The complaint states that Johnston further failed to take any action to suspend or monitor Logsdon after the transfer; however, during a preliminary hearing on Dec. 9, 2016 regarding a charge against Logsdon, Kentucky State Police (KSP) Detective Bryan Washer testified that Johnston had said the minor had been removed from Logsdon's class because of "suspicions," according to the complaint.

Logsdon was arrested by the KSP on Nov. 22, 2016, at which time he reportedly confessed to his relationship with the minor.

The complaint states that Johnston contacted the plaintiffs in the case (the minor and her parents) and recommended the minor "either leave school for the remainder of the semester or enroll in the Homebound Program," and commented that this was necessary because of "how dearly persons at the School 'loved' Logsdon."

The complaint alleges that, after Logsdon's arrest and confession, the minor was ridiculed and subjected to repeated harassment at the school, with the knowledge and indifference of school officials, to the point she had to leave the school and enroll in the Homebound Program.

The complaint states that "School officials further acted to harass the minor Plaintiff with indifference to vandalism committed on School property to the minor Plaintiff's 'senior block.' The Plaintiff Parents have suffered public ridicule and embarrassment throughout the community because of the Defendants' actions and omissions."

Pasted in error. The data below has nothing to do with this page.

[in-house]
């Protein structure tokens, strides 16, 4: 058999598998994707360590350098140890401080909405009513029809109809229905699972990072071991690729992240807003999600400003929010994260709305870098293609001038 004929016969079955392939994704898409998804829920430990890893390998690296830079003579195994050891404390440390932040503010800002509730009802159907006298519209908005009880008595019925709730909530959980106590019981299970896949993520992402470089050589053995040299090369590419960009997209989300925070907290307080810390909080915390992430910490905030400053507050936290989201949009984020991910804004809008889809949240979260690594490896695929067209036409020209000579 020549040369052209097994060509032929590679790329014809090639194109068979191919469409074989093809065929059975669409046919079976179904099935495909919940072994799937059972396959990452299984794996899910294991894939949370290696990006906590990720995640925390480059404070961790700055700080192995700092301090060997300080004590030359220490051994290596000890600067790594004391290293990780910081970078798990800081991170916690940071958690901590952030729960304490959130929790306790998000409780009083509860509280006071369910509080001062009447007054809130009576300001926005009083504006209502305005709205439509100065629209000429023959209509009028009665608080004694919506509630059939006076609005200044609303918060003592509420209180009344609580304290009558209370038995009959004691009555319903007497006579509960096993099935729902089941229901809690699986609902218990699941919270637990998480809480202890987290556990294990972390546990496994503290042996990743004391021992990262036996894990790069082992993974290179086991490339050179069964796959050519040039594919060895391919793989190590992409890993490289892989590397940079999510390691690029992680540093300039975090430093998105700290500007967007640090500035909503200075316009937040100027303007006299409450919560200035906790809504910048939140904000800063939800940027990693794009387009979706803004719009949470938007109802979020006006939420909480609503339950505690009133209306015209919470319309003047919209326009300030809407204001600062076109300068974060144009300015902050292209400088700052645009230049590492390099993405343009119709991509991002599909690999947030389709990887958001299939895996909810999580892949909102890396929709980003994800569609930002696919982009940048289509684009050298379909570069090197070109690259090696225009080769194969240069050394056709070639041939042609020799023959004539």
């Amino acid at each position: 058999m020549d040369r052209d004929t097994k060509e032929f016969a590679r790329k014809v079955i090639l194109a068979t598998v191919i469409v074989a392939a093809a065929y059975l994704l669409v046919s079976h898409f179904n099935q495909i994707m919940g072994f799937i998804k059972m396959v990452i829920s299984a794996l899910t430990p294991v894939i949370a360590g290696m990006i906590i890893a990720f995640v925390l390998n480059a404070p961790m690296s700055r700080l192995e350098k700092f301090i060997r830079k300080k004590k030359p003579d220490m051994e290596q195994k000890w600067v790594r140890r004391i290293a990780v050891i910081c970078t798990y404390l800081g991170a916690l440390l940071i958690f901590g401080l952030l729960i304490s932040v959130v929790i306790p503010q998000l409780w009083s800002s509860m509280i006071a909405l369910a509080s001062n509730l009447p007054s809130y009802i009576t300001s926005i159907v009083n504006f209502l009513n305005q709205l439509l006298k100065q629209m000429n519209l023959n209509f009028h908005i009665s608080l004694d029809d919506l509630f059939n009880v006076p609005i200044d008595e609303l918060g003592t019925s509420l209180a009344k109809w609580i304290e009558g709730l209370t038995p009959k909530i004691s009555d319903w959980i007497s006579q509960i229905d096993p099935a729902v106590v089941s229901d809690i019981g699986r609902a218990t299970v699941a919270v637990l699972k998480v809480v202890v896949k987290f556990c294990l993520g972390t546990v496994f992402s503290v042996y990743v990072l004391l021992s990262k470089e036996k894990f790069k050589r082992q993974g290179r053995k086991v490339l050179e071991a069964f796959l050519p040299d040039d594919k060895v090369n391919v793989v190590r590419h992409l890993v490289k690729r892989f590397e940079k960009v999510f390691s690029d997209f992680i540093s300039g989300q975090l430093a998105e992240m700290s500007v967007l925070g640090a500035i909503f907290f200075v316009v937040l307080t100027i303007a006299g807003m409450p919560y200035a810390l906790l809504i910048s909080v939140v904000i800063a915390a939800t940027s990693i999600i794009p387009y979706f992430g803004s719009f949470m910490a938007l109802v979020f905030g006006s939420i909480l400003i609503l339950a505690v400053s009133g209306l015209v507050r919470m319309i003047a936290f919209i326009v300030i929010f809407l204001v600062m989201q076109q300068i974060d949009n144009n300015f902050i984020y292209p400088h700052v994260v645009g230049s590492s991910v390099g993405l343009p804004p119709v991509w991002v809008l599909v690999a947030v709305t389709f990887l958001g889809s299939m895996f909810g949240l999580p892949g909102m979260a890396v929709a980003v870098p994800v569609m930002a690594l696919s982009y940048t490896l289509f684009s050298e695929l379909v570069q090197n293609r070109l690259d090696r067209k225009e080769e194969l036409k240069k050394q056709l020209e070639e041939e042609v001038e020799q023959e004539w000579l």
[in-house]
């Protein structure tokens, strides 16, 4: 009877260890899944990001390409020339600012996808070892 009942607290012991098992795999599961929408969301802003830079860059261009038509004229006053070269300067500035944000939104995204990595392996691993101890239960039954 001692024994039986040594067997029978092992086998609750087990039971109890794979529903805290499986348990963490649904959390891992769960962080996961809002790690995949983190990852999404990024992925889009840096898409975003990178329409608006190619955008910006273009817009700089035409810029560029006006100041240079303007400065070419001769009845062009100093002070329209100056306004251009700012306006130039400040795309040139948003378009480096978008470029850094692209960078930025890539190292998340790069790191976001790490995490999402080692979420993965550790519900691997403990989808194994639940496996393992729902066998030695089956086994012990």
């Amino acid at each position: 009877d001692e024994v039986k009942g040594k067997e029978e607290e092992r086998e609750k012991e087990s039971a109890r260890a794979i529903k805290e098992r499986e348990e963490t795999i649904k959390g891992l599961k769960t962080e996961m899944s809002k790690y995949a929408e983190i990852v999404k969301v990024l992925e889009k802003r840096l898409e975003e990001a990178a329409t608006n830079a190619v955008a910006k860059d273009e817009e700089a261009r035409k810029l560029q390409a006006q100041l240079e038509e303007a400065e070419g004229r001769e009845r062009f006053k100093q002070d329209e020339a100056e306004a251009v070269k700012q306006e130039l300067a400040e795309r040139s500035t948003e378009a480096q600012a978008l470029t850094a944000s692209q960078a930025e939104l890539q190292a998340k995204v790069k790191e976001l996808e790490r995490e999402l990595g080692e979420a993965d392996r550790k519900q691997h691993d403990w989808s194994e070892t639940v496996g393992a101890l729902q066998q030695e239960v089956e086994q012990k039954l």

The lawsuit, filed by McBrayer, McGinnis, Leslie & Kirkland, PLLC, a law firm out of Lexington, requests a trial by jury and actual compensatory and punitive damages for the plaintiffs.

Grayson County Schools issued a statement regarding the lawsuit filed against the district, Johnston, Robinson, and Logsdon:

"We have been asked to comment regarding the allegations in the lawsuit filed by the parents of (alleged victim's name redacted) against the Grayson County Board of Education, Todd Johnston, Doug Robinson, and Gavin Logsdon presently pending in the Grayson Circuit Court.

"As soon as this matter came to the attention of school district officials, Mr. Logsdon was suspended pending an investigation. He resigned six days later. Based on our investigation, the administrators did everything reasonably possible to protect students in the District.

"This school district considers the safety of our students to be our highest priority and will continue to take any steps necessary to protect our students."

Logsdon was previously set to go to trial in Grayson Circuit Court for the charge of Rape, 3rd Degree in relation to his alleged sexual relationship in 2016 with a then-student whom was, at the time, under the age of 18 and with whom he came into contact as a result of his occupation at GCHS.

However, when the time came to select a jury for the scheduled three-day trial, the court could not garner a full, 12-person jury. Circuit Court Judge Robert Miller presided over the proceedings and sought a 12-person impartial jury plus one alternate.

Grayson County Circuit Court Clerk Stacie Blain said Logsdon’s attorney must, by June 5, either make a motion for a change of venue or set a new trial date.

Logsdon has remained free on bond since November of 2016.

Editor's Note: It is the policy of the Grayson County News-Gazette not to publish the name of any alleged victim of sexual abuse or assault.